Israel has revoked permission for Palestinians from the Gaza Strip to travel to Jerusalem for Friday prayers on the Temple Mount, claiming exploitation of the system and misuse of permits granted by Israeli authorities.
As part of a ceasefire agreement that ended the 2014 Gaza war, some 200 Gazans above the age of 60 have received weekly permission to enter Israel in order to worship at the al-Aqsa Mosque.
Sources at the Palestinian liaison office said Israel canceled the agreement because Palestinian worshipers were, against the rules, not returning to the Gaza Strip on the same day of the visit, according to the Palestinian Maan News agency.
The Coordinator of the Government Activities in the Territories (COGAT), a branch of Israel’s Defense Ministry, said the decision was due to “inappropriate misusing the permit and exploiting inappropriately the Israeli civil policy.”
“Any claims regarding the freezing of permits for prayers in the Temple Mount should be directed to those who choose to exploit illegally the permits at the expense of the rest of the public,” a COGAT spokesman said.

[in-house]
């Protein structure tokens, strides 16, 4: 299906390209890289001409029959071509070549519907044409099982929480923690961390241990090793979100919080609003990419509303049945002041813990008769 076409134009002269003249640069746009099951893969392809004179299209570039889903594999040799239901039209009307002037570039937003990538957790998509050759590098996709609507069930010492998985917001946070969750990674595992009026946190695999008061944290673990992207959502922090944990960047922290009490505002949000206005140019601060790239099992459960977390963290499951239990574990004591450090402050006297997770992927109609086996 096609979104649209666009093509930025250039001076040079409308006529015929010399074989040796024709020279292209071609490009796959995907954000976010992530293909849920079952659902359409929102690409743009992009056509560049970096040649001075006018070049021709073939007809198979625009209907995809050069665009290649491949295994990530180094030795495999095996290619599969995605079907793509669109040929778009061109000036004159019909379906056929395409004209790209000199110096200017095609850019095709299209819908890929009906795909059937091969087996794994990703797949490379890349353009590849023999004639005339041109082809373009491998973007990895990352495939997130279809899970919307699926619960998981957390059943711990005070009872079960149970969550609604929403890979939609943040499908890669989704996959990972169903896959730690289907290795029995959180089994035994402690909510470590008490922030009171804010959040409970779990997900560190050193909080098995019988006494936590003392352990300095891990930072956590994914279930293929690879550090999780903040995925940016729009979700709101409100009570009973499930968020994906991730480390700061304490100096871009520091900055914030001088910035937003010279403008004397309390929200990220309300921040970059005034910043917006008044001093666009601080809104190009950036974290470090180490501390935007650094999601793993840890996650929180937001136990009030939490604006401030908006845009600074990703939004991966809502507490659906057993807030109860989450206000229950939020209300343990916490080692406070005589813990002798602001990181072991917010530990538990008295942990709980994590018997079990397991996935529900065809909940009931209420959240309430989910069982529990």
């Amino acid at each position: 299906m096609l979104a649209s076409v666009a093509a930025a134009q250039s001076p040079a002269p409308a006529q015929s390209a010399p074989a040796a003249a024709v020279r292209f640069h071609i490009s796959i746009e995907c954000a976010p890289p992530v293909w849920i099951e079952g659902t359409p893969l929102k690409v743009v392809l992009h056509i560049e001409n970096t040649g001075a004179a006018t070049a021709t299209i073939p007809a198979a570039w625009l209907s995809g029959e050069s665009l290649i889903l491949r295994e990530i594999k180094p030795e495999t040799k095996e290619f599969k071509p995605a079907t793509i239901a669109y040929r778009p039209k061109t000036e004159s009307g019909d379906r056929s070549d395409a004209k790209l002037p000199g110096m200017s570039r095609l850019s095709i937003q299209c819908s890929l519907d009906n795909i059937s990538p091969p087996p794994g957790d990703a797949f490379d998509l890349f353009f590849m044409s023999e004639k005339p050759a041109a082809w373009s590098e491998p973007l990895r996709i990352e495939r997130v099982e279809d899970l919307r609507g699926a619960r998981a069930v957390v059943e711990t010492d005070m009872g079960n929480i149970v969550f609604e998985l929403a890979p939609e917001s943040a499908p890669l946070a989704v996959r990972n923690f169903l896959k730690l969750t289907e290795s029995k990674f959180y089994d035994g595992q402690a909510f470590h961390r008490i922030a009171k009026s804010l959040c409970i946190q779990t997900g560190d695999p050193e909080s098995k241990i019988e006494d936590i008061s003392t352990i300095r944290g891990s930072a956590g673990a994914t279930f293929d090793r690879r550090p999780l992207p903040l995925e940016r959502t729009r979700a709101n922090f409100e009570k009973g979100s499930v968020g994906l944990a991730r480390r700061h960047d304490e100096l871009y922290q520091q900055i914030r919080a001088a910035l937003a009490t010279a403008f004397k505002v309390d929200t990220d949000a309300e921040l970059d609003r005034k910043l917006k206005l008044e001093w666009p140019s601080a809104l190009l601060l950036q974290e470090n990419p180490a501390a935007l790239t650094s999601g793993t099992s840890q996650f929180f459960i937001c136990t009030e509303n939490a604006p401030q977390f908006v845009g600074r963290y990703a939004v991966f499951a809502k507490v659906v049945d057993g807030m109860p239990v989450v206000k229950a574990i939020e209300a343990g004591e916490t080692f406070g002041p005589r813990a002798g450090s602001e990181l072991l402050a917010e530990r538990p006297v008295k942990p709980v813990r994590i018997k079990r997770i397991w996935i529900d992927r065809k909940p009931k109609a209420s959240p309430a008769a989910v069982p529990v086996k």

They called the decision “temporary” and said that permits would be reissued when “the issue is addressed by the Palestinian Civil Committee in the Gaza Strip.”
The move comes just a week after Defense Ministry officials reportedly said they were considering increasing the number of Palestinians able to travel from Gaza to the Temple Mount each week, as well as lowering the age limit to 50.
Israel has sharply restricted travel out of the Gaza Strip since the Hamas terrorist group took over the territory in 2007. It has consistently granted permits for humanitarian reasons and to Christians wanting to travel to Bethlehem for holidays, but permits specifically meant to allow Muslims to visit the Temple Mount had not been issued before the 2014 Gaza war, according to Gisha, an Israeli group that advocates freedom of movement for Gazans.
Israel began to ease its restrictions on the Gaza border in October 2014, granting some 1,500 permits for Gazans to travel to Jerusalem during the three-day Eid al-Adha holiday. The permits were part of a package of concessions made in the wake of a 50-day war against Hamas.
In June 2015 COGAT announced it was revoking the permits for 500 Palestinians from the Gaza Strip to enter Jerusalem for Friday prayers because of rocket fire from the Palestinian enclave. Entry to Israel has been blocked on a number of other occasions due to unrest on the Temple Mount.